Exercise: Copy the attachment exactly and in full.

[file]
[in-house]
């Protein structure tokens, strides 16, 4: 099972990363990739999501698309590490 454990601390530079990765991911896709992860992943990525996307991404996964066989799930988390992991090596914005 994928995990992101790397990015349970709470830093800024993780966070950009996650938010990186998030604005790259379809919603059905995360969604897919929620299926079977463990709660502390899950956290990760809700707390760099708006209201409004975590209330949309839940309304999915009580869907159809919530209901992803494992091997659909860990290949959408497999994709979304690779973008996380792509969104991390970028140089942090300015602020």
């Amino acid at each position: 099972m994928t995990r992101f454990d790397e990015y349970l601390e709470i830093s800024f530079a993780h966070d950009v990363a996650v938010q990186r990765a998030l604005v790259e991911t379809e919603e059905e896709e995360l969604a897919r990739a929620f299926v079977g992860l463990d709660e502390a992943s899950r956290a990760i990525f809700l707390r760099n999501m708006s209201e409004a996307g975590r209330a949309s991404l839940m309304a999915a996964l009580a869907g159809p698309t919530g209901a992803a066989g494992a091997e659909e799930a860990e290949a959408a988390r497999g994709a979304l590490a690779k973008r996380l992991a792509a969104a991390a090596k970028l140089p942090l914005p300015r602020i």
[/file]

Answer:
[in-house]
């Protein structure tokens, strides 16, 4: 099972990363990739999501698309590490 454990601390530079990765991911896709992860992943990525996307991404996964066989799930988390992991090596914005 994928995990992101790397990015349970709470830093800024993780966070950009996650938010990186998030604005790259379809919603059905995360969604897919929620299926079977463990709660502390899950956290990760809700707390760099708006209201409004975590209330949309839940309304999915009580869907159809919530209901992803494992091997659909860990290949959408497999994709979304690779973008996380792509969104991390970028140089942090300015602020």
């Amino acid at each position: 099972m994928t995990r992101f454990d790397e990015y349970l601390e709470i830093s800024f530079a993780h966070d950009v990363a996650v938010q990186r990765a998030l604005v790259e991911t379809e919603e059905e896709e995360l969604a897919r990739a929620f299926v079977g992860l463990d709660e502390a992943s899950r956290a990760i990525f809700l707390r760099n999501m708006s209201e409004a996307g975590r209330a949309s991404l839940m309304a999915a996964l009580a869907g159809p698309t919530g209901a992803a066989g494992a091997e659909e799930a860990e290949a959408a988390r497999g994709a979304l590490a690779k973008r996380l992991a792509a969104a991390a090596k970028l140089p942090l914005p300015r602020i």